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Marcih
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Joined: 19 Feb 2018
Posts: 147

PostPosted: Mon Aug 20, 2018 8:32 am    Post subject: Sudden flurry of (stable) kernel updates Reply with quote

It seems like yesterday that we were stuck on 4.9.76-r1 for months, no retpoline (and for me personally, no workaround for my buggy BIOS/DSDT tables that was introduced in later kernel releases). We then finally got 4.9.95 stabilised and not too long afterwards 4.14.52 was marked stable. And all was good in the world.
Except for the past week or so where we've been getting almost daily kernel sources updates in the stable branch; in fact, as of writing this, gentoo-sources is up to date with kernel.org's latest 4.14 release (and 4.9 is not far behind)!

My question: is this the new standard, immediately stabilising whatever gets released (in the LTS branch)? If so, is there any point to keeping up with the latest releases? I've compiled 4.14.63-r1 just yesterday, I wake up today and yay, new kernel release! Am I safe in just masking anything above that for a couple of months? Is there any changelog I can follow so I can decide which versions are worth (to me) upgrading to?

You know, kernel updates are like Christmas; they were exciting when they came once a year but get tiring and lose their charm really quickly when they come every day. :P
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Leio
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Joined: 27 Feb 2003
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Location: Estonia

PostPosted: Mon Aug 20, 2018 10:30 am    Post subject: Reply with quote

They have follow-up fixes to the latest round of security fixes (l1tf), very relevant to intel CPUs. I would upgrade immediately on Intel and queue an upgrade at some point for AMD when things calm down (say in a week, not more).
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Marcih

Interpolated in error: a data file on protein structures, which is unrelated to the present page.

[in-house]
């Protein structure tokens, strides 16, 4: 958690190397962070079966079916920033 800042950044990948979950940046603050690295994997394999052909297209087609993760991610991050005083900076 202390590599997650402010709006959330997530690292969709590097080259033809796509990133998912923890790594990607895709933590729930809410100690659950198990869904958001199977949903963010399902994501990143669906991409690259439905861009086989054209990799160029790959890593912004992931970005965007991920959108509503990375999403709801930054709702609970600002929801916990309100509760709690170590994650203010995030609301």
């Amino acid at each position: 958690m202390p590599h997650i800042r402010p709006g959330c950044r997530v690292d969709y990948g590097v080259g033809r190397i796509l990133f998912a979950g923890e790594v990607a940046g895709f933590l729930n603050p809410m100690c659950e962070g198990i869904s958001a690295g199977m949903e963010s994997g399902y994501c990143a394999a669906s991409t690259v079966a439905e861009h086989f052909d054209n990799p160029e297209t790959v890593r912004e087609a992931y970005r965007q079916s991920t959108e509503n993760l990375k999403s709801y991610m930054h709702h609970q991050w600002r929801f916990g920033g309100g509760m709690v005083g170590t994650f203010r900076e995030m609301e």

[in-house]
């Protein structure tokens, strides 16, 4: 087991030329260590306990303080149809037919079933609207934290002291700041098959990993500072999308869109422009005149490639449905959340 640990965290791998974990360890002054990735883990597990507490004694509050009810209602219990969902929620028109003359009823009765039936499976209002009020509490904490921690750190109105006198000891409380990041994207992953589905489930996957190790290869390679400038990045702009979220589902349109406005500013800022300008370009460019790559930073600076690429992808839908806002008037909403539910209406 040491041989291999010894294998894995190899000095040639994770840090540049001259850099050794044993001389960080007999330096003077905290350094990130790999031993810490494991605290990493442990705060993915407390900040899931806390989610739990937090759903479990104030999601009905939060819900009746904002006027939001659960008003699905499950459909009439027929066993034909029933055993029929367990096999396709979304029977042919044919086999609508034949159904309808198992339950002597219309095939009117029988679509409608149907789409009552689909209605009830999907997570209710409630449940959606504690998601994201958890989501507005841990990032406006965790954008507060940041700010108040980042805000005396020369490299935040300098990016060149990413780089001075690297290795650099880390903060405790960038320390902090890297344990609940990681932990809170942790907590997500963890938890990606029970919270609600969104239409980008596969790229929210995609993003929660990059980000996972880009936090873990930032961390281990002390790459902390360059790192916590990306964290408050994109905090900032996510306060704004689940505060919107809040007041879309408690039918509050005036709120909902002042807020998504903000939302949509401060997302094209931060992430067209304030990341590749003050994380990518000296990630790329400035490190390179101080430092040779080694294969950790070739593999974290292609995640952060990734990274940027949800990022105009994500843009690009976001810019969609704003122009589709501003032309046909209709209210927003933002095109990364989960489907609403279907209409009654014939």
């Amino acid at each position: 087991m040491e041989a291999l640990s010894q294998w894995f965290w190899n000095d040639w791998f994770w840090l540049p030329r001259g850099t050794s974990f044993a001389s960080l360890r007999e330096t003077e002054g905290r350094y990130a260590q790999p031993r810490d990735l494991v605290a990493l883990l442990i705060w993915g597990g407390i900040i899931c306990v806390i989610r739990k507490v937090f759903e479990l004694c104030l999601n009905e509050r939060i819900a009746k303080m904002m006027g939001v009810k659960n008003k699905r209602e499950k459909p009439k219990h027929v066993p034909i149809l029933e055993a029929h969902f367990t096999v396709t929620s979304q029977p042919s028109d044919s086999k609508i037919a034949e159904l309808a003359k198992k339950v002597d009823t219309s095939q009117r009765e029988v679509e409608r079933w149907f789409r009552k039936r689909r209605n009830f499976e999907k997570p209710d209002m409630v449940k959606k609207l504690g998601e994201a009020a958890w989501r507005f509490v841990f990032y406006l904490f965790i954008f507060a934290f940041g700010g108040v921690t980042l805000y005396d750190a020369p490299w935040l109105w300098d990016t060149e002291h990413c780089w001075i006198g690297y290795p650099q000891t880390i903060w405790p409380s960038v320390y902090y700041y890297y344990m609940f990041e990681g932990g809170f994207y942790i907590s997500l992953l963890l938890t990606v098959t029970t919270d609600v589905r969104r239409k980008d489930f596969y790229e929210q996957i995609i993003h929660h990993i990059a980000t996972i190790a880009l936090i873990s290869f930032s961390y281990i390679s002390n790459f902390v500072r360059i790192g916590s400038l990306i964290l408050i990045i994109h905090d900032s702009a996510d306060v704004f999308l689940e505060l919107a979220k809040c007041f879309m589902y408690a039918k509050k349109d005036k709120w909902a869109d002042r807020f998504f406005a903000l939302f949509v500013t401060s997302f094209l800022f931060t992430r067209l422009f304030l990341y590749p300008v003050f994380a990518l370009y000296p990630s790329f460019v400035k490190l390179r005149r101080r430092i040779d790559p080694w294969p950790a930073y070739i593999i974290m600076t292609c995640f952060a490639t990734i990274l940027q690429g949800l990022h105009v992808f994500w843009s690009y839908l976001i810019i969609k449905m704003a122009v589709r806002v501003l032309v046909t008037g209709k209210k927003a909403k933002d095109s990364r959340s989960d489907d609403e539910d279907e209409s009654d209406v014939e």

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PostPosted: Mon Aug 20, 2018 2:17 pm    Post subject: Reply with quote

Leio wrote:
They have follow-up fixes to the latest round of security fixes (l1tf), very relevant to intel CPUs. I would upgrade immediately on Intel and queue an upgrade at some point for AMD when things calm down (say in a week, not more).

By Intel CPUs you mean only recent-ish (Nehalem onwards), right? The L1TF Intel SA lists only those and since the machine I had in mind with my post has an ancient (by today's standards) Dothan Pentium M, I assume I'm not in any immediate need of the new fixes.
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Leio
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Location: Estonia

PostPosted: Tue Aug 21, 2018 5:45 am    Post subject: Reply with quote

Code:
grep . /sys/devices/system/cpu/vulnerabilities/*
as root?
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Marcih
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Joined: 19 Feb 2018
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PostPosted: Tue Aug 21, 2018 9:14 am    Post subject: Reply with quote

Code:
# grep . /sys/devices/system/cpu/vulnerabilities/*
/sys/devices/system/cpu/vulnerabilities/l1tf:Vulnerable
/sys/devices/system/cpu/vulnerabilities/meltdown:Vulnerable
/sys/devices/system/cpu/vulnerabilities/spec_store_bypass:Vulnerable
/sys/devices/system/cpu/vulnerabilities/spectre_v1:Mitigation: __user pointer sanitization
/sys/devices/system/cpu/vulnerabilities/spectre_v2:Mitigation: Full generic retpoline

# uname -r
4.14.63-gentoo-r1

# gcc-config -l
 [1] i686-pc-linux-gnu-7.3.0 *

# LANG="C" lscpu
Architecture:        i686
CPU op-mode(s):      32-bit
Byte Order:          Little Endian
CPU(s):              1
On-line CPU(s) list: 0
Thread(s) per core:  1